The Bunny Superhero

by Dan Mullins

Many know Kristina Tellier as a caring, compassionate, and helpful Special Education Technician at PACC Adult. Fewer know that on weekends, Tellier is a bunny superhero. 

From an entire colony of the fuzzy critters in Chateauguay to individual rabbits from as far away as Sorel-Tracy and Saint-Sauveur, the organization Tellier volunteers for rescues rabbits. Every weekend, she volunteers for Sauvetage Lapins Errants. She estimates that since its inception in 2019, they have rescued over 160 abandoned domestic rabbits, and demand for their services has been dramatically increasing of late.

Tellier explains that there have been a growing number of abandoned rabbits: “Everybody wanted a pet at the beginning of COVID, so when there were no cats or dogs, they got rabbits and people are surrendering them like crazy right now.”
Tellier had been volunteering since May 2009 at an SPCA, where she says she worked with “the exotic animals, so basically anything that’s not a cat or dog.” That list includes guinea pigs, rats, ducks, quail, at least one lamb, and a goat. “My favorites are the rabbits and the chickens,” she says.

In the beginning, she cleaned cages and socialized the animals. Then, she began helping with adoptions, foster appointments, and education.
News crews would sometimes arrive, especially around Easter. “A lot of families buy rabbits for their young kids,” she explains. “It might not be a good idea to get a rabbit for your child, or you know, if you are going to, then these are some things you need to know.”

For example, people should not keep rabbits in small cages. The animals require exercise and a large rabbit-proofed area to do it in to remain healthy. Also, having rabbits sterilized is especially important.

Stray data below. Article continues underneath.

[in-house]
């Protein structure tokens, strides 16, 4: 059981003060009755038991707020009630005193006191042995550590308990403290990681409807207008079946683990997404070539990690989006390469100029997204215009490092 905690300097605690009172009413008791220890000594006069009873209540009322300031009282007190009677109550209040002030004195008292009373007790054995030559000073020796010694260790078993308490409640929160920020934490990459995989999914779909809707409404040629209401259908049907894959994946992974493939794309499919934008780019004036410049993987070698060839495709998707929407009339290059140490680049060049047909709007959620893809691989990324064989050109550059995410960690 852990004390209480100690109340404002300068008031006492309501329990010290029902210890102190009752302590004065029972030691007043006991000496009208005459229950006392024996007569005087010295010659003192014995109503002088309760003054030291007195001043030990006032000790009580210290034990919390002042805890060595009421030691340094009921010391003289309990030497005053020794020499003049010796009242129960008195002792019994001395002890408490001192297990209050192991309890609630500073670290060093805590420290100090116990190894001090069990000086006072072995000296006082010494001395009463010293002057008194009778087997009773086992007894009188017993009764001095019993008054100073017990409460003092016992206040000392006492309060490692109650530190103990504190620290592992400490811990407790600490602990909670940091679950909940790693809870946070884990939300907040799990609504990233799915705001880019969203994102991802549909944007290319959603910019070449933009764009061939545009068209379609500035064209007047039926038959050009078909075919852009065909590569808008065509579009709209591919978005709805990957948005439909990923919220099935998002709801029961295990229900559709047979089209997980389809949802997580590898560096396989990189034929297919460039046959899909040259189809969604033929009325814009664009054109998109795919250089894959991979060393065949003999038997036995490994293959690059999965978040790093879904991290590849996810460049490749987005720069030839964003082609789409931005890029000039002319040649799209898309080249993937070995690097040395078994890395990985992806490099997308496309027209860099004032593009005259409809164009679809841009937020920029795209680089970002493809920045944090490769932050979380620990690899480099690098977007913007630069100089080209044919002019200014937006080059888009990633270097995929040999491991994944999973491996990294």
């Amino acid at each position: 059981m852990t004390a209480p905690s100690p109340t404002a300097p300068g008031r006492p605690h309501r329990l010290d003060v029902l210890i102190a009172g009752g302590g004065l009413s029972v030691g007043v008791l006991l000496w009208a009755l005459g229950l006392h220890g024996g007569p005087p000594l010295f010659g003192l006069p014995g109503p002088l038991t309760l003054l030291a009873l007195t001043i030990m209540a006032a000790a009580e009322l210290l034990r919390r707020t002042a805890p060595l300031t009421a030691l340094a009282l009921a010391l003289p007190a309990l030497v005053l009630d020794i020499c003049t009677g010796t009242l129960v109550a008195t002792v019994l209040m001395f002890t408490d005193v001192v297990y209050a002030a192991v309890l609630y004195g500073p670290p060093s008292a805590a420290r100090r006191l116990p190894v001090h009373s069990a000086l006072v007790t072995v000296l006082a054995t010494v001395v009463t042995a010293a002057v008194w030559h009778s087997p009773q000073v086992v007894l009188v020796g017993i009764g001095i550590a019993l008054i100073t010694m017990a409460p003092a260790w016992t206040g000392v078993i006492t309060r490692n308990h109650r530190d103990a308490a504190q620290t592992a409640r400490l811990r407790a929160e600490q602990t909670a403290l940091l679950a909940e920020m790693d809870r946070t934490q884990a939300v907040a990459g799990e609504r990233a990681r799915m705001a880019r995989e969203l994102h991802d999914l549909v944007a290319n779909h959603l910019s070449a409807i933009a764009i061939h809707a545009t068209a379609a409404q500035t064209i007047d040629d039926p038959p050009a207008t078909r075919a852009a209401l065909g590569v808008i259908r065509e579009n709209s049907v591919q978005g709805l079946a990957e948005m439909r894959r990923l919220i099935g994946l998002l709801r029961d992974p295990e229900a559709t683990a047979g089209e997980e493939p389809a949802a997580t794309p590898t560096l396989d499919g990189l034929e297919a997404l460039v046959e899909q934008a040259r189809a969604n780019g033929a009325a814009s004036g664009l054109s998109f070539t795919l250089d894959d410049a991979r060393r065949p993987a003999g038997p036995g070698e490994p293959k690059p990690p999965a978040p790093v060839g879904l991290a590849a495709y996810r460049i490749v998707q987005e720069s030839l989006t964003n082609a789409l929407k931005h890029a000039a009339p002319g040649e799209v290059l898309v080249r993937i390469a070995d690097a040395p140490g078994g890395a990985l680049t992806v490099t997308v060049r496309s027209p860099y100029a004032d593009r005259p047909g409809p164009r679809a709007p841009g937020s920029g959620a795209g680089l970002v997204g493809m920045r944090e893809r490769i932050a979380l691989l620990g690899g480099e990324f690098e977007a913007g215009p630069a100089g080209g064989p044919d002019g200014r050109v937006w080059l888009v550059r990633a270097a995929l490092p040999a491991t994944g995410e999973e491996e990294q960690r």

When COVID hit, the SPCA had to shut down their volunteer departments. But it didn’t stop exotic pets from needing help, and it didn’t stop Tellier from helping them. She joined Sauvetage Lapins Errants., which was founded by a volunteer for the SPCA Rousillon that Tellier knew.

The territory includes Chateauguay, where they once rescued a colony of rabbits that had grown to 38 animals. “It took a year. A lot of it also was people in the neighborhood not wanting us there,” says Tellier, because people mistakenly think that domestic rabbits can thrive in the wild. “So, there was a lot of education, and a lot of reaching out as well, before actually being able to rescue the rabbits.”

As with many workplaces during COVID, Tellier and the team at PACC Adult have had to adapt their working style and overcome many challenges. You might think she would be tempted to take a step back from the rabbit super-hero business, considering the difficulty. So is she planning to continue? “Oh yeah, I love it.”

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